Milford Sound in the south west of New Zealand's South Island, is a fjord and the country’s most well known scenic attractions. Carved by glaciers during the ice ages, the fjord runs for 15-19 kilometers with width up to 3 kilometers and flanked by steep cliffs rising vertically from the water’s edge on either sides. Some of these cliffs reach up to 1,500 meters high.
Milford Sound is one of the wettest place in the world. It rains 182 days a year, on average, and during these days the clouds rain down 268 inches of water. On particularly rainy days, as much as 10 inch of rain can fall within 24 hours. Milford Sound looks the most magnificent when it’s raining. Like the “wall of tears” in Hawaii, the rainfall creates dozens of temporary waterfalls that cascade down the cliff faces, some reaching a thousand meters in length. Most of the smaller waterfalls, however, never reach ground.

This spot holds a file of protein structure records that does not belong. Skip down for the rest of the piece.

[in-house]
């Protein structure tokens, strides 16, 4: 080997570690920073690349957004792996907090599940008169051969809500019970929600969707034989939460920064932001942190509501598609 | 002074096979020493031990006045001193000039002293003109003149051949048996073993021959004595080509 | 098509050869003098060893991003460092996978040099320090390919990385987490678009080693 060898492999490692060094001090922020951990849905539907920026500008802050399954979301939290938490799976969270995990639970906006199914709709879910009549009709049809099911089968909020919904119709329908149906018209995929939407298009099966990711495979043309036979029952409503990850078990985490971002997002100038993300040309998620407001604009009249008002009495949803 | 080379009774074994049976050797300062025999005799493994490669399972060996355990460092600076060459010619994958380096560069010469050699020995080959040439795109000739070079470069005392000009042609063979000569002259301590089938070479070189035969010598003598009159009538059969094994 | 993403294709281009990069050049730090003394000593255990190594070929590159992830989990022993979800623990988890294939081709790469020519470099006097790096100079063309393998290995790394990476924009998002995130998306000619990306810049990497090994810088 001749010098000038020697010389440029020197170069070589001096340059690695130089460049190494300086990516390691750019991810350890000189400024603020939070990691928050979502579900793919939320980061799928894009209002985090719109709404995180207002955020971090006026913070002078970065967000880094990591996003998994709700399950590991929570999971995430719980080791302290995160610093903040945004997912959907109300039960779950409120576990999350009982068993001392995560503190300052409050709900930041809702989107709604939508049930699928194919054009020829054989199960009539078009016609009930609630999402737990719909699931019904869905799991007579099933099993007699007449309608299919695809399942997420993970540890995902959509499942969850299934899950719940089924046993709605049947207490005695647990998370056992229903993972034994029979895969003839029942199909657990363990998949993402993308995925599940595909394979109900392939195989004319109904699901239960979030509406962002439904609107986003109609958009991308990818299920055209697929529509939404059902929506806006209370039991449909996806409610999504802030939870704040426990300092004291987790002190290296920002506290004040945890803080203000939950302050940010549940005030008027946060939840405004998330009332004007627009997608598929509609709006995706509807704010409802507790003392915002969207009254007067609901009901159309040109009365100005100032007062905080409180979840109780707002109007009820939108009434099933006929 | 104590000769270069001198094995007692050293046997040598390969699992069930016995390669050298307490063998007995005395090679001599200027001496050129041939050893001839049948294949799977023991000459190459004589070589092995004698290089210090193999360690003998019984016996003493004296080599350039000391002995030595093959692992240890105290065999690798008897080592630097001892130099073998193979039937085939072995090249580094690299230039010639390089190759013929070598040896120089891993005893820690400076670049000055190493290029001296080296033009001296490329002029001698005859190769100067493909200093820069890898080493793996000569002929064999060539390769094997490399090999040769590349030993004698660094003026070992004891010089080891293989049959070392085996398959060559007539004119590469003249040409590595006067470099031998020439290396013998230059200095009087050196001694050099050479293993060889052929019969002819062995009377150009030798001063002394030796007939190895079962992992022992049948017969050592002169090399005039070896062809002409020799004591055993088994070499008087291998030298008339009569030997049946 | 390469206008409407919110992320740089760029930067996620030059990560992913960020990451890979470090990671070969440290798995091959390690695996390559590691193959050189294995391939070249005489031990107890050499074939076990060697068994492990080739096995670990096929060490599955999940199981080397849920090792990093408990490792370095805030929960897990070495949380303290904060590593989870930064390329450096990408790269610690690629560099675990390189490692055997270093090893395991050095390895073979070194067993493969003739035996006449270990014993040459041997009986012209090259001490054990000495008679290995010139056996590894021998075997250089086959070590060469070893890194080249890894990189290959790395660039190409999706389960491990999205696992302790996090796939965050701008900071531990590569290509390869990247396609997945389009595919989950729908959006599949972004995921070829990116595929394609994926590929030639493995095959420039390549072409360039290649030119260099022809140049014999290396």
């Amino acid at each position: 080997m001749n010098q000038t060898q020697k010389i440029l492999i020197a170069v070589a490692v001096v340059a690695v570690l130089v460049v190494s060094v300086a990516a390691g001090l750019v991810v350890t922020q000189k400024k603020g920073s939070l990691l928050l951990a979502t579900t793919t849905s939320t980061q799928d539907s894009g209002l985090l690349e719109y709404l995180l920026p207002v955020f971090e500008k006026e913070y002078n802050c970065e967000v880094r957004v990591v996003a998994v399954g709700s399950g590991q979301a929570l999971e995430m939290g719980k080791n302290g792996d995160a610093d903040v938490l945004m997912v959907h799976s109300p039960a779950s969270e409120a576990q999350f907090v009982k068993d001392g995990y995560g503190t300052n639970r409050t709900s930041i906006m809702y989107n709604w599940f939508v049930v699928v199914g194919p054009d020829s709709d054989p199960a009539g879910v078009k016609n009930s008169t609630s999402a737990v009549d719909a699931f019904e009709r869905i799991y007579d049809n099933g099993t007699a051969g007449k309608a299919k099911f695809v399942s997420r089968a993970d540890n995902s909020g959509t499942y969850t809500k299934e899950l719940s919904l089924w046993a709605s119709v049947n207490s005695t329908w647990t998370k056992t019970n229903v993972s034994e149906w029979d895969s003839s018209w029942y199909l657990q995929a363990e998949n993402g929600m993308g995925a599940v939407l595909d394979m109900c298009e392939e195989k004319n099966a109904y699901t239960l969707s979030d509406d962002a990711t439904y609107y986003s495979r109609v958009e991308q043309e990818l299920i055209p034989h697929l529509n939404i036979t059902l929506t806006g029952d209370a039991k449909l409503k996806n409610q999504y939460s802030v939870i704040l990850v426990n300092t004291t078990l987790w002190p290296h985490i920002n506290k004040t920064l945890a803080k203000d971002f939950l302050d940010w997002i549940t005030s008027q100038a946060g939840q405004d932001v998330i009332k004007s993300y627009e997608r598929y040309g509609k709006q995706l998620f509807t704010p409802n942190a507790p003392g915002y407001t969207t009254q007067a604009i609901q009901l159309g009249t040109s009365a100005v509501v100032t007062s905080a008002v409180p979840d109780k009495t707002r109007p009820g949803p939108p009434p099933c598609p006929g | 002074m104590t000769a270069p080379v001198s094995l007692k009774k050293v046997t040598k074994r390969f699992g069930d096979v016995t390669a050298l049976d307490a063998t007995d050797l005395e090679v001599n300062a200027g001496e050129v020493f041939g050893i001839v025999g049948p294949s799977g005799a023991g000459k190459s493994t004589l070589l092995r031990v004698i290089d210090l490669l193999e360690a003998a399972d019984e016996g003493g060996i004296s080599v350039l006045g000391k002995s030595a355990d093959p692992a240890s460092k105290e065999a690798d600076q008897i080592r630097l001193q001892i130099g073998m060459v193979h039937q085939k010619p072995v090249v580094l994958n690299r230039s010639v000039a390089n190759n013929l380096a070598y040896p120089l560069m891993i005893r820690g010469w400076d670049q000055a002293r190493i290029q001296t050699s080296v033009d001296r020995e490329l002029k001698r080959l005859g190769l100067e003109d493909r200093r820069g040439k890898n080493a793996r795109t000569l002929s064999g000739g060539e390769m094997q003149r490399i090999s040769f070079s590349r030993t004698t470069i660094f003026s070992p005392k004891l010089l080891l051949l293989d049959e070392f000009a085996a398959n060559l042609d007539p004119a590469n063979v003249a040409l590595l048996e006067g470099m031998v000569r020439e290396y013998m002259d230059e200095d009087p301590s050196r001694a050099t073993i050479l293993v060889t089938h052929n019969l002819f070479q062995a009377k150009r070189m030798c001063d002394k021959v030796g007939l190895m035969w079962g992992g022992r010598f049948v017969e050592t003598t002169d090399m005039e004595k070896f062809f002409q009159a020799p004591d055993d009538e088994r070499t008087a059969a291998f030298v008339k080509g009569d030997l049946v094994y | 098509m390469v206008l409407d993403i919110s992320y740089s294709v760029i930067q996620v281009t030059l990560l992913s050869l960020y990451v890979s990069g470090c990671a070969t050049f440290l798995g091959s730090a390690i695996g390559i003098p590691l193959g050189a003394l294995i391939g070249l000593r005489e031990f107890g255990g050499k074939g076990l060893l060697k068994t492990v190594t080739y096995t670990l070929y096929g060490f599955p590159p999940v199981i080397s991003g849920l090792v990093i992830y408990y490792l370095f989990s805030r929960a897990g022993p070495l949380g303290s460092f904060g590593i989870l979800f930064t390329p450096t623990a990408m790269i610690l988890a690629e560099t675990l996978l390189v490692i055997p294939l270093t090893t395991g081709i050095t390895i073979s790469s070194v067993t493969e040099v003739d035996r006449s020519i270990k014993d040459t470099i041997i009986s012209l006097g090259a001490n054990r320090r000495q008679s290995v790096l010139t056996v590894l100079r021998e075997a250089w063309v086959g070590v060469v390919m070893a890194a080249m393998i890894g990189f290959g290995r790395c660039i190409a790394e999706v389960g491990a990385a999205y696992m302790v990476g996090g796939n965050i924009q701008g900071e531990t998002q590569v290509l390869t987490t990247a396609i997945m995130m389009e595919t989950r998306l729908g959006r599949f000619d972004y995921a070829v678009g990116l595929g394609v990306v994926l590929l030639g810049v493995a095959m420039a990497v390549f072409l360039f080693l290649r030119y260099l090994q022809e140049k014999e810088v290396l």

Milford Sound is located in the latitudes characterized by a nearly constant, strong westerly wind. The wind here runs undisturbed for thousands of kilometers until it is suddenly met by the enormous wall of the Southern Alps. Trapped in the narrow "gate" of Milford Sound, the strong winds rushes up the fjord until it reach the walls of the cliff, where it is driven up against the falling drops of the waterfall.
Caught by the strong gale, the white streams of waterfalls get blown away sideways along the surface of the cliff where it’s gently deposited. Countless tourists from the cruise ships admire this unforgettable sight.
While Milford Sound is not the only place in the world to offer such sight, but there is no other place where this phenomenon is seen on such a scale and so often.
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